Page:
Speaking to students, faculty, staff and invited guests who gathered at Chapel Green to celebrate Earth Day, Conn President Katherine Bergeron announced the College’s commitment to zeroing out its carbon footprint.
“Today is the day we set aside to honor our individual and collective commitment to our planet,” Bergeron said, noting that Earth Day is a tradition that began about 50 years ago.
“The stresses on our planet have only multiplied in the past half-century, making our collective responsibility at this moment even more urgent.”
To respond to this urgency, Bergeron said that the College has set a goal to “achieve carbon neutrality by the year 2030.”
“Net zero by 2030,” she emphasized to great applause.
Conn has a long list of projects designed to reach net neutrality by reducing waste, promoting a shift to electric cars, lowering energy use across campus and limiting vehicular traffic to create a greater campus experience.
Conn pledged to take an environmental, social, and governance approach, known as ESG, to the College’s investment strategy in order to reduce risk and improve the long term returns on the portfolio. Conn also plans to increase diversity and equity in its portfolio through more inclusive investment practices.
Bergeron said that the “College takes seriously its responsibility to our collective future.”
The campus celebrated these announcements with music, food trucks and tours through Conn’s Arboretum.
At Conn, sustainability is a framework by which long-lasting solutions to local and global challenges are developed through understanding the connections among social equity, environmental stewardship and economic wellbeing and including all three within all decision-making and strategic planning processes.
Current sustainability efforts include providing hands-on learning opportunities for students through the Sustainability Fellows program; working with faculty to integrate sustainability across the curriculum, educating the campus community on sustainable practices and collecting and analyzing campus sustainability data.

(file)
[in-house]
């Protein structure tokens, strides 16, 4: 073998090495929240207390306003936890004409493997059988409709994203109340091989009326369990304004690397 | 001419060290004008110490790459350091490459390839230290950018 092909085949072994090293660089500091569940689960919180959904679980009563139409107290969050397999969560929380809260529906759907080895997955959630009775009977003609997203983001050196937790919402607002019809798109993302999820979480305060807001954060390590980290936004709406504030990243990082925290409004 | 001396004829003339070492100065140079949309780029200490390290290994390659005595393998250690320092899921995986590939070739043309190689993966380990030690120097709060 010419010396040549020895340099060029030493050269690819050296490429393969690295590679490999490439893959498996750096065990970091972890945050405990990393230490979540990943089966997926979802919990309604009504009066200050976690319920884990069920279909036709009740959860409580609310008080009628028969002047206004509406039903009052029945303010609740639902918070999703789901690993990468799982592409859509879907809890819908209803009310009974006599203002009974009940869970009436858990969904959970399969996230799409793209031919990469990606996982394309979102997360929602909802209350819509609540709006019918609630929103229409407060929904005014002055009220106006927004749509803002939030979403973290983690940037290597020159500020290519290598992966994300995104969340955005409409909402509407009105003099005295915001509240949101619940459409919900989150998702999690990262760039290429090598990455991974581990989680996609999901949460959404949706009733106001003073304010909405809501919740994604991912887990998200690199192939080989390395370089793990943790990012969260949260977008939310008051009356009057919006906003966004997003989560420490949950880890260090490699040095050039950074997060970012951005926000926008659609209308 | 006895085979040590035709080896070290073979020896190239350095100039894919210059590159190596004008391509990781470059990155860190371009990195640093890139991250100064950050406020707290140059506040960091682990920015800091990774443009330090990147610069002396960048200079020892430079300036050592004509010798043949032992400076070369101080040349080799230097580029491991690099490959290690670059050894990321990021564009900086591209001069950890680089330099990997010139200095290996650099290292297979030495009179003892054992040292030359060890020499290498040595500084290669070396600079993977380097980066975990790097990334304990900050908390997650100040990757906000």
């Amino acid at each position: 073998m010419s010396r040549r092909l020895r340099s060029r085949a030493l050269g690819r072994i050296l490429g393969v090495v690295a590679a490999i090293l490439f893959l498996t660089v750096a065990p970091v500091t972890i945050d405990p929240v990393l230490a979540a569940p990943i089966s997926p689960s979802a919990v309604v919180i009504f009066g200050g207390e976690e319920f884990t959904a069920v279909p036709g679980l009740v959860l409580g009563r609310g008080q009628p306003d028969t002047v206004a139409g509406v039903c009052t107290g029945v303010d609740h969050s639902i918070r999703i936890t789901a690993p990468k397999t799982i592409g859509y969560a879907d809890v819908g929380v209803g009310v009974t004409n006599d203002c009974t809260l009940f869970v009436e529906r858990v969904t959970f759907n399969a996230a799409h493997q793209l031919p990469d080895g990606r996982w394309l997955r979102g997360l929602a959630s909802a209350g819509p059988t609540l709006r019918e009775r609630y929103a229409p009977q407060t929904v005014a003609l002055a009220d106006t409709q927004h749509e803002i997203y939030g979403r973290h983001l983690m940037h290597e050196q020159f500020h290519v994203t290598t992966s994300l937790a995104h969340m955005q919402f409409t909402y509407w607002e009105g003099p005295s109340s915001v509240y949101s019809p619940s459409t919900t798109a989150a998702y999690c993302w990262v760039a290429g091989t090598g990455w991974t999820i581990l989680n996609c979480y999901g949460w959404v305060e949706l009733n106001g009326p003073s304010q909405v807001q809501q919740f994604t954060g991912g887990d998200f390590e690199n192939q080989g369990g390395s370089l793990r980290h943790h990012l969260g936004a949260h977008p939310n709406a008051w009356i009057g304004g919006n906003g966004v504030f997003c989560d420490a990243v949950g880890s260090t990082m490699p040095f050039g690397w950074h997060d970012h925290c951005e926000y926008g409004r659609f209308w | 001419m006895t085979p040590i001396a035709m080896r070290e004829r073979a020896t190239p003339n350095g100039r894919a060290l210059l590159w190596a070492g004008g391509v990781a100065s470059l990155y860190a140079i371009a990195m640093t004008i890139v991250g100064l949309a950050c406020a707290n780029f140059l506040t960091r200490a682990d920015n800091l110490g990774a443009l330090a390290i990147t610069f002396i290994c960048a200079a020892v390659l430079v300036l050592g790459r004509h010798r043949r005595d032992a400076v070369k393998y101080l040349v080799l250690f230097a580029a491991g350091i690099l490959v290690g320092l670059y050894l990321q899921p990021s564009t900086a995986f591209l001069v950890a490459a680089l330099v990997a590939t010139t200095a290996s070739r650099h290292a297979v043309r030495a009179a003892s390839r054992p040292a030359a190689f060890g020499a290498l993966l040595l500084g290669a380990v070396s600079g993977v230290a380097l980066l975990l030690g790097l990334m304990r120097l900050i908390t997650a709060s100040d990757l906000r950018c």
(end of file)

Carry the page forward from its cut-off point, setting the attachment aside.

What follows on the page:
Doug Thompson, the Rosemary Park Professor of Geoscience and Environmental Studies and the Suzi Oppenheimer ’56 Faculty Director of the Office of Sustainability, and Assistant Director of Sustainability Margaret Bounds, outlined in more detail the steps Conn will undertake to fulfill its pledge to net neutrality.
The largest of these projects is a planned solar array south of the tennis courts. Conn wants to wean itself off gas-powered vans and to “electrify” the transportation fleet, while installing five more electric charging stations bringing Conn up to seven total. Each charging station has the capacity to charge two cars at a time. Thompson also noted improvements to Williams Street that will hopefully increase bike access to campus. Additionally, Conn plans to save on natural gas through heating and cooling repairs, adding air source heat pumps and adding more LED lighting on campus.
In July 2021, Connecticut College earned a Gold rating from Sustainability, Tracking, Assessment and Rating System (STARS), a program of the Association for the Advancement of Sustainability in Higher Education (AASHE). This puts Conn in the top 15% of the 1000-plus institutions currently rated by AASHE.
A few of Conn’s past sustainability projects include the following:
- Supported a sustainable, non-invasive land-management project that brought goats to the College to clear invasive knotweed as part of Conn’s Waterfront Restoration effort. The idea evolved from a senior integrative project crafted by Shefka Williams ’21 through the Goodwin-Niering Center for the Environment, and was supported by Miles Sax, the Charles and Sarah P. Becker ’27 Arboretum Director.
- Adorned the roof of the service building with 130 solar panels to provide two-thirds of the building’s power. The project was supported by Rocky Ackroyd ’83 and his company Blue Sun and the College’s sustainability revolving fund.
- Installed a SmartFlower, just south of Freeman House. This high-tech, sculptural solar contraption–which is designed like a flower, with petals (solar panels) that fold up at night and unfurl at daybreak–is connected to the College’s central power supply and produces 5,000 kWh each year.
- The George & Carol Milne Assistant Professor of Biology Maria Rosa received a $10,000 grant from Kenny Chesney’s No Shoes Reefs to partner with The Reef Ball Foundation to pilot a reef ball program in the Thames near Conn’s new docks. Rosa’s students helped build and place reef balls,: artificial reefs that serve as habitat for local fish; help rebuild shoreline by minimizing erosion and promoting the growth of plants; and create a protective barrier in the water that minimizes wave action that will protect the docks.